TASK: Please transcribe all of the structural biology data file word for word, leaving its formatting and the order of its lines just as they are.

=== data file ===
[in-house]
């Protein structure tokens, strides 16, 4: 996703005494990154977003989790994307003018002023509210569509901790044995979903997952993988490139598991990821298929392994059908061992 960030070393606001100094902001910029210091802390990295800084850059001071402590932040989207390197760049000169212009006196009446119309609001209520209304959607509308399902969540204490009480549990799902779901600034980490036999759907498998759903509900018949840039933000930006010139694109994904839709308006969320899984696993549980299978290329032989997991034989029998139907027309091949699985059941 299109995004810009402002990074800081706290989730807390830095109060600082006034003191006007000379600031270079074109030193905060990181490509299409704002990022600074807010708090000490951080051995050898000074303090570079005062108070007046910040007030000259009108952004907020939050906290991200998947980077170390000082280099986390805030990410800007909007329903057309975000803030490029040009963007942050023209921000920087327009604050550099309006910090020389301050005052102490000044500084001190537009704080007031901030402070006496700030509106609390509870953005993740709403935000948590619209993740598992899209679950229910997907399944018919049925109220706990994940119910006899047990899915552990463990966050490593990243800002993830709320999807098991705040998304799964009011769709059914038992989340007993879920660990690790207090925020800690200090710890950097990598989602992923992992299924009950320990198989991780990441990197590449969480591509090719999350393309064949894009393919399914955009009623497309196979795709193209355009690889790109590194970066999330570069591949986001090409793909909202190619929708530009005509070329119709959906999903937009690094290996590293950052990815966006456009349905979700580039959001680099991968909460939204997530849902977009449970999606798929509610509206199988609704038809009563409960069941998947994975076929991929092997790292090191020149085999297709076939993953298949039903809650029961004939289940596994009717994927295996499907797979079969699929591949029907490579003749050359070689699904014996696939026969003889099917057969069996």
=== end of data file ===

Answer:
[in-house]
């Protein structure tokens, strides 16, 4: 996703005494990154977003989790994307003018002023509210569509901790044995979903997952993988490139598991990821298929392994059908061992 960030070393606001100094902001910029210091802390990295800084850059001071402590932040989207390197760049000169212009006196009446119309609001209520209304959607509308399902969540204490009480549990799902779901600034980490036999759907498998759903509900018949840039933000930006010139694109994904839709308006969320899984696993549980299978290329032989997991034989029998139907027309091949699985059941 299109995004810009402002990074800081706290989730807390830095109060600082006034003191006007000379600031270079074109030193905060990181490509299409704002990022600074807010708090000490951080051995050898000074303090570079005062108070007046910040007030000259009108952004907020939050906290991200998947980077170390000082280099986390805030990410800007909007329903057309975000803030490029040009963007942050023209921000920087327009604050550099309006910090020389301050005052102490000044500084001190537009704080007031901030402070006496700030509106609390509870953005993740709403935000948590619209993740598992899209679950229910997907399944018919049925109220706990994940119910006899047990899915552990463990966050490593990243800002993830709320999807098991705040998304799964009011769709059914038992989340007993879920660990690790207090925020800690200090710890950097990598989602992923992992299924009950320990198989991780990441990197590449969480591509090719999350393309064949894009393919399914955009009623497309196979795709193209355009690889790109590194970066999330570069591949986001090409793909909202190619929708530009005509070329119709959906999903937009690094290996590293950052990815966006456009349905979700580039959001680099991968909460939204997530849902977009449970999606798929509610509206199988609704038809009563409960069941998947994975076929991929092997790292090191020149085999297709076939993953298949039903809650029961004939289940596994009717994927295996499907797979079969699929591949029907490579003749050359070689699904014996696939026969003889099917057969069996």